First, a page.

Ebay disclosed overnight that it has suffered an attack earlier in the year that compromised customer’s names, encrypted password, email address, physical address, phone number, and date of birth.

The company said in its statement that the affected database “did not contain financial information or other confidential personal information”. The source of the attack was pinned on a set of employee login credentials that the attackers were able to obtain.

As a results of the breach, which has the potential to be one of the biggest ever disclosed with the auction site having 145 million users, Ebay is recommending that all users change their passwords immediately.

“After conducting extensive tests on its networks, the company said it has no evidence of the compromise resulting in unauthorized activity for Ebay users, and no evidence of any unauthorized access to financial or credit card information, which is stored separately in encrypted formats,” Ebay said.

However, questions will be asked about the time taken between the breach occurring and Ebay deciding to informs its users.

“Although Ebay is still assessing the damage, the concern is the time between the breach and its public disclosure, possibly leaving users vulnerable for weeks,” said Mike Malloy, executive vice president of products and strategy, Webroot. “This practice is becoming a worrying trend, and reminiscent of other notable breaches in the recent past.”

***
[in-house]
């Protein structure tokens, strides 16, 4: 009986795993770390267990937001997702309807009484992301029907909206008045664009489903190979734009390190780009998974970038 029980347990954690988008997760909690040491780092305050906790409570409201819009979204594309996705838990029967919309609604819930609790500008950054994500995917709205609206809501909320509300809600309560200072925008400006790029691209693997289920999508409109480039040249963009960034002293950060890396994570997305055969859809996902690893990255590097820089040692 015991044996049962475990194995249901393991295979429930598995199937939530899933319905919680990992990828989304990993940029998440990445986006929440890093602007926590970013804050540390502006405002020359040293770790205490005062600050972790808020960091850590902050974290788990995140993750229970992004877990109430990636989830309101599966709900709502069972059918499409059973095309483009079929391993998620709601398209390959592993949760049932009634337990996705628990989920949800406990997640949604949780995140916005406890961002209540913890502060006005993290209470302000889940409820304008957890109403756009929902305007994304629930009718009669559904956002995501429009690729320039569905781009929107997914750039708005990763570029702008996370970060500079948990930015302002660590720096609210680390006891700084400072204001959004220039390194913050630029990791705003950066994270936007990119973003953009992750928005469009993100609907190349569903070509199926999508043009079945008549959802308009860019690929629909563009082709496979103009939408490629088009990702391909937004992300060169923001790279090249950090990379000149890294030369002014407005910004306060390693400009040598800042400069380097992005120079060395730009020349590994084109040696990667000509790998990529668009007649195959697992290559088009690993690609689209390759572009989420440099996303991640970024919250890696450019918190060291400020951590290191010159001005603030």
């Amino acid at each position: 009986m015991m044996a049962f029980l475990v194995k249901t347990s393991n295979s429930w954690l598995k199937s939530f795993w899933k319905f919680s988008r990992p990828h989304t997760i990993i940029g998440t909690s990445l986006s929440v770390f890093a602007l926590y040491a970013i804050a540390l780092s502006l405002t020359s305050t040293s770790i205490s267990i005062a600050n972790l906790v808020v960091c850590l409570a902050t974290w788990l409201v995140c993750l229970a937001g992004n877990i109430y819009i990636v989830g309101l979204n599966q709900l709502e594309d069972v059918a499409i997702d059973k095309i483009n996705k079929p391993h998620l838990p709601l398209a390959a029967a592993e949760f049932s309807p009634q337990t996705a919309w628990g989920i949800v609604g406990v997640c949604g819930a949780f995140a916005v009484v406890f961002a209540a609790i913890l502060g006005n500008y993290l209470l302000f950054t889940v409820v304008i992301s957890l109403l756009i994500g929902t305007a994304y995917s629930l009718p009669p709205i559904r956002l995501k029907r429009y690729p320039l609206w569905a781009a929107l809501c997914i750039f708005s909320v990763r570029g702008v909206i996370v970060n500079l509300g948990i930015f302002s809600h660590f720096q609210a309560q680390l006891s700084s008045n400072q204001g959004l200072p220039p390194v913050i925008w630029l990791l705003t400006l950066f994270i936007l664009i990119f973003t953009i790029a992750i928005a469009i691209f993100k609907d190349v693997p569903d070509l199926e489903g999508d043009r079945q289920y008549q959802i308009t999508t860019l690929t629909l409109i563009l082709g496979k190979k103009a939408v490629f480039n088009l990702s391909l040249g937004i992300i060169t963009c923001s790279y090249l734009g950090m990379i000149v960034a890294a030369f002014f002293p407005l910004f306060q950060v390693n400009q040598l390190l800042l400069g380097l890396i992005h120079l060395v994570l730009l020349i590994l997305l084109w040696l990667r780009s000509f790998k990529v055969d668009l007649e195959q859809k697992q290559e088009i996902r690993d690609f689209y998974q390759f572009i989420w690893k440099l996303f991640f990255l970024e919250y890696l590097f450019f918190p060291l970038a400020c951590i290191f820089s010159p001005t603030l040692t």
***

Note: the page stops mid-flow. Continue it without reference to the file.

“The very first step should always be to inform customers as soon as possible, since the data stolen is ideal for phishing attacks by the use of email, SMS and phone calls.”

In its defence, Ebay said it has “a responsibility to fully understand the facts which required a full investigation” and that it immediately disclosed the breach once it knew what had happened.

Ian Hodge, managing director at Dell Software, Australia and New Zealand said that organisations need to audit, examine, and protect sensitive information and internal accounts.

“For too long companies have solely focused on external threats but threats don’t always come from external sources; often, data leaks can originate from employees, through intentional theft, lost or stolen mobile devices or accidental exposure,” he said.

“Poorly managed privileged credentials are increasingly leaving organisations as vulnerable as a hole in a firewall and sensitive information can easily find itself in the wrong hands.”

This year has not been kind to retailers and holders of financial information on the data protection front. In January, Target fessed up to having 70 million names, mailing addresses, phone numbers and email addresses stolen; South Korean credit card companies suffered from a breach that impacted up to 104 million credit cards, 20 million of which were sold to marketing firms after the inside job by a temporary employee of the Korea Credit Bureau; and arts and crafts retailer in the US, Michaels Stores, had an attack on its point of sale systems that hit 2.6 million cards.

Ebay said that, beginning shortly, its users will be contacted via email, site communications, and other methods to inform them to change their passwords.